Here we recommend the input arguments, return value, and behavior of the
plot method of a class.
Convenience to interactive users. This is the highest priority. Compared to being called in a batch script as a library (for composing more complicated plots or other purposes), the
plotmethod is mainly used in interactive sessions like ipython, jupyther, colab, PyCharm, and python interpreter.
Plot is customizable. The plot should be customizable by the user after
plotreturns. This is important because user may need to change the look for presentation, paper, or just the style they prefer. One plot style does not fit all.
No unnecessary messages in interactive sessions. It should not produce any warning/error messages in normal usages in an interactive sessions. See #1890 for an example of such message.
No popups during tests. It should not produce any pop-up windows during tests.
plot method must produce a plot when there is no arguments in an
interactive session. The recommended way to achieve that is illustrated in the
from typing import Any, List, Optional import matplotlib.pyplot as plt class Foo: ... def plot(self, ax: Optional[plt.Axes]=None, **plot_kwargs: Any) -> plt.Axes: show_plot = not ax if not ax: fig, ax = plt.subplots(1, 1) # or your favorite figure setup # Call methods of the ax instance like ax.plot to plot on it. ... if show_plot: fig.show() return ax
plot method works in 2 modes: memory mode and interactive mode,
signalled by the presence of the
ax argument. When present, the method is
instructed to plot on the provided
ax instance in memory. No plot is shown
on the screen. When absent, the code is in interactive mode, and it creates
a figure and shows it.
ax instance can be used to further customize the plot if the
user wants to. Note that if we were to call
plt.show instead of
the customizations on the returned
ax does not show up on subsequent call to
To satisfy requirement number 4, unit test codes should create an
and pass it into the
plot method like the following example.
def test_foo_plot(): # make a Foo instance foo figure, ax = plt.subplots(1, 1) foo.plot(ax) # assert on the content of ax here if necessary.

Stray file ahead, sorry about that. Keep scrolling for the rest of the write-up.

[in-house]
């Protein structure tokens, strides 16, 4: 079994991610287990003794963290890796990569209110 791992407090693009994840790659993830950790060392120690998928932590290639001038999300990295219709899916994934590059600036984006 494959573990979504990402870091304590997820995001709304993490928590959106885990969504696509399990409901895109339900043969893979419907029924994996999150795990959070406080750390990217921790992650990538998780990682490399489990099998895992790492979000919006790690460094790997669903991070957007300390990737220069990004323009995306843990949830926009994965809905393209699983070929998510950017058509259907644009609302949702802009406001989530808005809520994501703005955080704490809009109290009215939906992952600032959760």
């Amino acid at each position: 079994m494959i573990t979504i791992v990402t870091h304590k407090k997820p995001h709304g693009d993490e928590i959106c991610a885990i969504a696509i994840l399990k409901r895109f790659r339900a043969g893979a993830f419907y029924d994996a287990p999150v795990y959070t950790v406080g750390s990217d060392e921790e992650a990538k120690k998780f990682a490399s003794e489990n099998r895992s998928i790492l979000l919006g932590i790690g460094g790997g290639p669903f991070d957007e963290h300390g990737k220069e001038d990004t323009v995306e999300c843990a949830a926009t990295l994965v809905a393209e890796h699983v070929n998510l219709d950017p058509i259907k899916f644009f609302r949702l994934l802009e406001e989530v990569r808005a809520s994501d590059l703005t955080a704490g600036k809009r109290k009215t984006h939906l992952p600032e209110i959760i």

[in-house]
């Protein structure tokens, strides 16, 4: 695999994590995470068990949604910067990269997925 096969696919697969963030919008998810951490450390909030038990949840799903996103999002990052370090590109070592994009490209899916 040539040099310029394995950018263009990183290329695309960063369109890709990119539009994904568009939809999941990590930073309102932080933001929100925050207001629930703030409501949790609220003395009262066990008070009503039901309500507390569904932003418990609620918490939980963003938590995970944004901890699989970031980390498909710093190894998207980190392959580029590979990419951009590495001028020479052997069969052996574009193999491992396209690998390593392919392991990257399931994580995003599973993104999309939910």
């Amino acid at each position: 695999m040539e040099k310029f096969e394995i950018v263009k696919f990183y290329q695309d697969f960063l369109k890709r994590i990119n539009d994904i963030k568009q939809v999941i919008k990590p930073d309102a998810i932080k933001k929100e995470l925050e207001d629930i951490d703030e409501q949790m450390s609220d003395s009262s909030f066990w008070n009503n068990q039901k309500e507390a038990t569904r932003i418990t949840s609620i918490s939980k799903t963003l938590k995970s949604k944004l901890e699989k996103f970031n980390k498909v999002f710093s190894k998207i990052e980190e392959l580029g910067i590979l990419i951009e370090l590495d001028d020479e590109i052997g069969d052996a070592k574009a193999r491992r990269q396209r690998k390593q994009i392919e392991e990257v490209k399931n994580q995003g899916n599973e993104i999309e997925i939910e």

This does not produce a pop-up window because
fig.show is not called.
Classes that produce multi-axes plot¶
Some classes contain complicated data and plotting on a single
not sufficient. The
plot method of such a class should take an optional
axes argument that is a list of
class Foo: ... def plot(self, axes: Optional[List[plt.Axes]]=None, **plot_kwargs: Any) -> List[plt.Axes]: show_plot = not axes if not axes: fig, axes = plt.subplots(1, 2) # or your favorite figure setup elif len(axes) != 2: # your required number of axes raise ValueError('your error message') # Call methods of the axes[i] objects to plot on it. ... if show_plot: fig.show() return axes
The reason we don’t recommend passing a
plt.Figure argument is that, the
plot method has no information on which
plt.Axes objects to plot on if
there are more
plt.Axes in the figure than what the method needs. The caller
is responsible for passing in correct number of
plot method can be tested similarly.
As of this writing in October 2019, running a script calling a
in PyCharm does not pop up a window with the figure. A call to
is needed to show it. We believe this is a PyCharm-specific issue because
the same code works in Python interpreter.
Issue #1890 “Plotting code should not call